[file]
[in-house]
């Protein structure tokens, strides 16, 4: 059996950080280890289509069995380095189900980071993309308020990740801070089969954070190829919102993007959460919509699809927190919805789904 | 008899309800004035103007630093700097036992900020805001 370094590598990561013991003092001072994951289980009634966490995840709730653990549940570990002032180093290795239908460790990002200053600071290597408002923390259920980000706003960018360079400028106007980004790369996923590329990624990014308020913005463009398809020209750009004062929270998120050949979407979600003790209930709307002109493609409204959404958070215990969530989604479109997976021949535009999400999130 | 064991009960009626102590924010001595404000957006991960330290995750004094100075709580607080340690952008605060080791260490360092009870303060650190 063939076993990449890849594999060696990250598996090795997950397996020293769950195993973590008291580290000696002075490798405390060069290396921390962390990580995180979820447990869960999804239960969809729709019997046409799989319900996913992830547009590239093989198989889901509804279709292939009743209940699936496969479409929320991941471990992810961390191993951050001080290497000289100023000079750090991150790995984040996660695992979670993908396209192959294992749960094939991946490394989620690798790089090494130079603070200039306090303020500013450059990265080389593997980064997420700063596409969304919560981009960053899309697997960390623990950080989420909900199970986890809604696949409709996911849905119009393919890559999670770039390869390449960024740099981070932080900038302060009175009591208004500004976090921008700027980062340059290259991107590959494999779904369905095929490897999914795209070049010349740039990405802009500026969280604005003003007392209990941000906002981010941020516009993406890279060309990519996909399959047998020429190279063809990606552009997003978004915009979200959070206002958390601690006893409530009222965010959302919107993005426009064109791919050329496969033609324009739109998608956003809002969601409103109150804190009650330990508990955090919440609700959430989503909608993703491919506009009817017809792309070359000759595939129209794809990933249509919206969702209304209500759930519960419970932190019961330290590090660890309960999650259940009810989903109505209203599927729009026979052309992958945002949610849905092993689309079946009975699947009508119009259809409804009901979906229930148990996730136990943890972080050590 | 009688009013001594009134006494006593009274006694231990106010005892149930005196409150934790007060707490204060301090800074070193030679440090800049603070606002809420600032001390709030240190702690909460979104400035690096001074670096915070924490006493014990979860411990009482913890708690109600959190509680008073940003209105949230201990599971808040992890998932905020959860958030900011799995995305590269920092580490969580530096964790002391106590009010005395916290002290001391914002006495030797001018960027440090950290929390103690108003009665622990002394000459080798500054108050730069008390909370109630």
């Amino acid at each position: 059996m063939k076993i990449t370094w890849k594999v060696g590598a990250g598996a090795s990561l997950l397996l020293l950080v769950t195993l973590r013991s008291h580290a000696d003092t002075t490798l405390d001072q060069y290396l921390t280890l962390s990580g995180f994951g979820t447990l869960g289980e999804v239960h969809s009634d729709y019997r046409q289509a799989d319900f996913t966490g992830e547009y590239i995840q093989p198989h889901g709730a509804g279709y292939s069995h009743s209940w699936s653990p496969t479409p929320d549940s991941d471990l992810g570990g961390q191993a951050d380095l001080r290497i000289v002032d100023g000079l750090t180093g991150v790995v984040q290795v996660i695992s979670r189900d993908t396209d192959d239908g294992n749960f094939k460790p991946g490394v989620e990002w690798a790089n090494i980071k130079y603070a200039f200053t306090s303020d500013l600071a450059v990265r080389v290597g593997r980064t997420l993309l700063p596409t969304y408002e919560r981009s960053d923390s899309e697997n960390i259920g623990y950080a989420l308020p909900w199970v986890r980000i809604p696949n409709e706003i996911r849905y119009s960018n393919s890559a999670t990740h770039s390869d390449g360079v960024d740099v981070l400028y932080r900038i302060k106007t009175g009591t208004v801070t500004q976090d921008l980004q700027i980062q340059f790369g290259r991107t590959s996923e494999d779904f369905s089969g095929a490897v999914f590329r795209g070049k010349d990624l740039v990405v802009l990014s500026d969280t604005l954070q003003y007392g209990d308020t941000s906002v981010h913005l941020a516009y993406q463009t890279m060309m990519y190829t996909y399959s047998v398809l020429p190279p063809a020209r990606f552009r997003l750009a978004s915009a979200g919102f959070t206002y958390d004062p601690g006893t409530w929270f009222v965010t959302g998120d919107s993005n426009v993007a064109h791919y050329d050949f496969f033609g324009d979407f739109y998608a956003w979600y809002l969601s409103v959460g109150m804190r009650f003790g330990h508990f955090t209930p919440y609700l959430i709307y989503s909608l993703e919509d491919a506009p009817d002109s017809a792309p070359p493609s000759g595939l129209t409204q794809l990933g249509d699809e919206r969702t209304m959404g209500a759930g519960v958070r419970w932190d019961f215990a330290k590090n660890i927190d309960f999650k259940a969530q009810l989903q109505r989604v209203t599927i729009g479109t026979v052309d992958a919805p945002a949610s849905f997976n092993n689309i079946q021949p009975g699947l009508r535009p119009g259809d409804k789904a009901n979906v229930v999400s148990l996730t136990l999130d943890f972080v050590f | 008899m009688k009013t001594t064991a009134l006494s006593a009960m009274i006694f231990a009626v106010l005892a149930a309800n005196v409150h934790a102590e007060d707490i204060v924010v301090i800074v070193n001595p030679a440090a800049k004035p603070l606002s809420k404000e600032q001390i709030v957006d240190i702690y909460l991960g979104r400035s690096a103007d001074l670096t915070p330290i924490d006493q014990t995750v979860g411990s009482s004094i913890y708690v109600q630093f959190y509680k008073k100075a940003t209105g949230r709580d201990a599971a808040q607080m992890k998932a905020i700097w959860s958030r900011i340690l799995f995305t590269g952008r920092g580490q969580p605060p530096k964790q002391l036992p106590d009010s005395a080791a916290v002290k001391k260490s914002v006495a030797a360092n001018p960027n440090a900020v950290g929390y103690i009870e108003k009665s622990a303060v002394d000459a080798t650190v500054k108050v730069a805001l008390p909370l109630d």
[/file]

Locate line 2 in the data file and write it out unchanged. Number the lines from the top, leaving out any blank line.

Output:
């Protein structure tokens, strides 16, 4: 059996950080280890289509069995380095189900980071993309308020990740801070089969954070190829919102993007959460919509699809927190919805789904 | 008899309800004035103007630093700097036992900020805001 370094590598990561013991003092001072994951289980009634966490995840709730653990549940570990002032180093290795239908460790990002200053600071290597408002923390259920980000706003960018360079400028106007980004790369996923590329990624990014308020913005463009398809020209750009004062929270998120050949979407979600003790209930709307002109493609409204959404958070215990969530989604479109997976021949535009999400999130 | 064991009960009626102590924010001595404000957006991960330290995750004094100075709580607080340690952008605060080791260490360092009870303060650190 063939076993990449890849594999060696990250598996090795997950397996020293769950195993973590008291580290000696002075490798405390060069290396921390962390990580995180979820447990869960999804239960969809729709019997046409799989319900996913992830547009590239093989198989889901509804279709292939009743209940699936496969479409929320991941471990992810961390191993951050001080290497000289100023000079750090991150790995984040996660695992979670993908396209192959294992749960094939991946490394989620690798790089090494130079603070200039306090303020500013450059990265080389593997980064997420700063596409969304919560981009960053899309697997960390623990950080989420909900199970986890809604696949409709996911849905119009393919890559999670770039390869390449960024740099981070932080900038302060009175009591208004500004976090921008700027980062340059290259991107590959494999779904369905095929490897999914795209070049010349740039990405802009500026969280604005003003007392209990941000906002981010941020516009993406890279060309990519996909399959047998020429190279063809990606552009997003978004915009979200959070206002958390601690006893409530009222965010959302919107993005426009064109791919050329496969033609324009739109998608956003809002969601409103109150804190009650330990508990955090919440609700959430989503909608993703491919506009009817017809792309070359000759595939129209794809990933249509919206969702209304209500759930519960419970932190019961330290590090660890309960999650259940009810989903109505209203599927729009026979052309992958945002949610849905092993689309079946009975699947009508119009259809409804009901979906229930148990996730136990943890972080050590 | 009688009013001594009134006494006593009274006694231990106010005892149930005196409150934790007060707490204060301090800074070193030679440090800049603070606002809420600032001390709030240190702690909460979104400035690096001074670096915070924490006493014990979860411990009482913890708690109600959190509680008073940003209105949230201990599971808040992890998932905020959860958030900011799995995305590269920092580490969580530096964790002391106590009010005395916290002290001391914002006495030797001018960027440090950290929390103690108003009665622990002394000459080798500054108050730069008390909370109630």